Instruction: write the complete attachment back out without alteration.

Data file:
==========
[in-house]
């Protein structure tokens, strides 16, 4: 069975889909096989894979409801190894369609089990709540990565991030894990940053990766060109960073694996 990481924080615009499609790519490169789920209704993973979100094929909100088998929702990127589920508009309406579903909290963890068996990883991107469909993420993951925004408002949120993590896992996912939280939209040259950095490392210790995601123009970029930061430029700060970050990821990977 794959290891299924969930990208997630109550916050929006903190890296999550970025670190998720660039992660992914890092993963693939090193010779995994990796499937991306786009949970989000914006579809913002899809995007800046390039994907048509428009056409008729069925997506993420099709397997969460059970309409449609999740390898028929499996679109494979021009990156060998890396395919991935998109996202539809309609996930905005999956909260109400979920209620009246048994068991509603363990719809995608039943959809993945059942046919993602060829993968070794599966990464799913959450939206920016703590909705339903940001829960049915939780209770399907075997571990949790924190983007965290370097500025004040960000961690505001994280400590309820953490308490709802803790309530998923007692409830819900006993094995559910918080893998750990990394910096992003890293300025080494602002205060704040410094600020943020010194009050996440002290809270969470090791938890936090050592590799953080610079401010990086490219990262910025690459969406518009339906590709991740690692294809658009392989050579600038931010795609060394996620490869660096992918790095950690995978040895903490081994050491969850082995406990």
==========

[in-house]
């Protein structure tokens, strides 16, 4: 069975889909096989894979409801190894369609089990709540990565991030894990940053990766060109960073694996 990481924080615009499609790519490169789920209704993973979100094929909100088998929702990127589920508009309406579903909290963890068996990883991107469909993420993951925004408002949120993590896992996912939280939209040259950095490392210790995601123009970029930061430029700060970050990821990977 794959290891299924969930990208997630109550916050929006903190890296999550970025670190998720660039992660992914890092993963693939090193010779995994990796499937991306786009949970989000914006579809913002899809995007800046390039994907048509428009056409008729069925997506993420099709397997969460059970309409449609999740390898028929499996679109494979021009990156060998890396395919991935998109996202539809309609996930905005999956909260109400979920209620009246048994068991509603363990719809995608039943959809993945059942046919993602060829993968070794599966990464799913959450939206920016703590909705339903940001829960049915939780209770399907075997571990949790924190983007965290370097500025004040960000961690505001994280400590309820953490308490709802803790309530998923007692409830819900006993094995559910918080893998750990990394910096992003890293300025080494602002205060704040410094600020943020010194009050996440002290809270969470090791938890936090050592590799953080610079401010990086490219990262910025690459969406518009339906590709991740690692294809658009392989050579600038931010795609060394996620490869660096992918790095950690995978040895903490081994050491969850082995406990």